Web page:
Later when we had reached Ruth and Joe’s home, had gotten Little Man down for a nap, and were all happily ensconced in the kitchen holding glasses of crimson refreshment, we regaled Joe with our adventures.  I had successfully power walked between countries, did “the flagpole” and am now one step closer to an upcoming job.  Just one more political hoop to jump through, but that’s an adventure for next week.  In the meantime, we’re enjoying the success of this initial foray, and hoping that I don’t have to do that particular immigration hoop again.  Please!

A Week on Our Own: The End

I am so glad to have gotten to the end of this week!  It was a great week all together, full of fantastic accomplishments, reuniting with good friends, and some awesome Mommy/Toddler time.  It was, however, also a long week of single parenthood (Much love to all the single parents out there!  You’re amazing and don’t ever forget it!), a week of feeling like I should be somewhere else, and a lot of laundry… a lot of laundry.

Day 6 for Dave was spent jaunting from one airport to the next, each one a bit more disappointing than the last.  For Little Man and I the morning was spent at the Hazelwood Herb Farm in Cedar, and then a lot of cleaning… a lot of cleaning.

The Herb Farm was by far the bright spot for both of our day, and it’s finally convinced me that I’m trying to rush Spring along a bit too quickly for Vancouver Island.  The minute the temperatures got into the high teens in Celsius (that’s 60s… I think… in Fahrenheit…) I feel like I should be out in the garden planting something.  Except that it’s still pretty cold at night, and the ground is still pretty cold, and nothing that I want to plant (peppers, basil, etc.) is ready for that type of temperature.  This became very clear to me at the herb farm where they sell the types of plants that currently do good at this time of year.  Little Man and I came away with some great herbs (oregano, thyme, chives, and sage), as well as celery.  I’ve never tried celery in my garden (or container box) before, but I thought that it might look like a great dinosaur forest for Little Man.  So like for most things, including parenting and gardening, I’m learning that a little patience goes a long way.  But right about now, I’m really impatient for Dave to be home!!!

Day 7: Homecoming!!!

Welcome Home!Dave finally made it home this morning.  Little Man has been counting the number of breakfasts he had to get through before Daddy would be home, so this one he ate with relish and was constantly glancing at the door expecting Daddy to come waltzing in the minute his food was finished.  Not quite…  But after breakfast and the crazy dance of getting myself and my toddler ready for public appearances, we finally got the long awaited text that the ferry was pulling in, and then we were off to the car.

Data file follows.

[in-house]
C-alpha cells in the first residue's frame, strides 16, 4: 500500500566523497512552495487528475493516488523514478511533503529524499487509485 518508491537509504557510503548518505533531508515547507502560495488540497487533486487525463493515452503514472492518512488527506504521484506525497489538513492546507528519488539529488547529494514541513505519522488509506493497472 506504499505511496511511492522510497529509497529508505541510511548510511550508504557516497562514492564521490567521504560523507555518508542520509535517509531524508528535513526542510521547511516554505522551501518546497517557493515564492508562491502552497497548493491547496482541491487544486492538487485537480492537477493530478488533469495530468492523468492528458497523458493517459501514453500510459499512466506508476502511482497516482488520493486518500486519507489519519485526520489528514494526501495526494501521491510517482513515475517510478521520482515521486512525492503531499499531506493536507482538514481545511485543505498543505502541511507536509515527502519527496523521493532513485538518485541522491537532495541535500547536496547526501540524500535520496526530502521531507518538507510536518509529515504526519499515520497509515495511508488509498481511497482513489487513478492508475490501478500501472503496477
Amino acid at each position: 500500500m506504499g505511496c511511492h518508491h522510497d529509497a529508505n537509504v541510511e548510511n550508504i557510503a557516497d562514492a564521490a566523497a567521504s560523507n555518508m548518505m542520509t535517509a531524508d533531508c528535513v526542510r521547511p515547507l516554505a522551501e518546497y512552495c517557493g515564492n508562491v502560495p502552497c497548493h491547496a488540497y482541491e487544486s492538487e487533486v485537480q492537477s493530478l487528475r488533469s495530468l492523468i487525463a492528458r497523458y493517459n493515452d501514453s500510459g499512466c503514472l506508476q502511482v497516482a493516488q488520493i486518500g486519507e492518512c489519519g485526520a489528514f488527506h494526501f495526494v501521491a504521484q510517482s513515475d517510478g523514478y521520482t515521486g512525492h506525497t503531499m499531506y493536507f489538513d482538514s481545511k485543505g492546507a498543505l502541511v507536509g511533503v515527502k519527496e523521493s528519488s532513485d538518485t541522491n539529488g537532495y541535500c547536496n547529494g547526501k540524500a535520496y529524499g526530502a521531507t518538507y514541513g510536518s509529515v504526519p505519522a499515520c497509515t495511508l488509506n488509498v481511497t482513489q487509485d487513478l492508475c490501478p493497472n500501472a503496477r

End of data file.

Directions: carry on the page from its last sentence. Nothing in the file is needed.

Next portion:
It’s always good that I give a buffer zone of time just for the process of getting the few meters (Canada-speak there… Did you catch it?) from our front door to our car.  This time it was the two farm dogs that caught Little Man’s fancy, but then he had to go say “hi” to his lady friends, the chickens.  At that point the little bitty “not dog,” as the farmer calls him, was running with him, Little Man took the opportunity to make a mad dash across the farm towards the sheep pen and his favorite hill at the back of the property.  Eventually the dogs and the toddler were corralled and we got to the ferry terminal just before Dave made it out of the building.

The rest of the day was a blur of Daddy and Little Man cuddles, nap time for all, and much playing.  You could almost hear the “reunited and it feels so good” chorus as the two of them raced around the yard, Little Man “cutting the grass” with his toy lawnmower and chasing his dad.  I have a feeling that the upcoming week will be one of recovering from exhaustion and gearing up for more dissertation deadlines, but at least we’re all together and now there are two of us to clean up toddler messes.  And there’s the awesome sign, too.

Checking the fluids to ensure the mower runs smoothly.

Checking the fluids to ensure the mower runs smoothly.

Lots of toddler cackling here...

Lots of toddler cackling here…

A Week on Our Own: Days 4-5

I’ve fallen a bit behind due to dealing with a lovely Springtime head cold, but to continue our saga of the Defense Week, Days 4 and 5 were a day of play and then a day of rest.  On Day 4 to celebrate Dave’s passing the Defense, Little Man and I went on a meandering Springtime adventure leading up to a picnic in one of his favorite parks.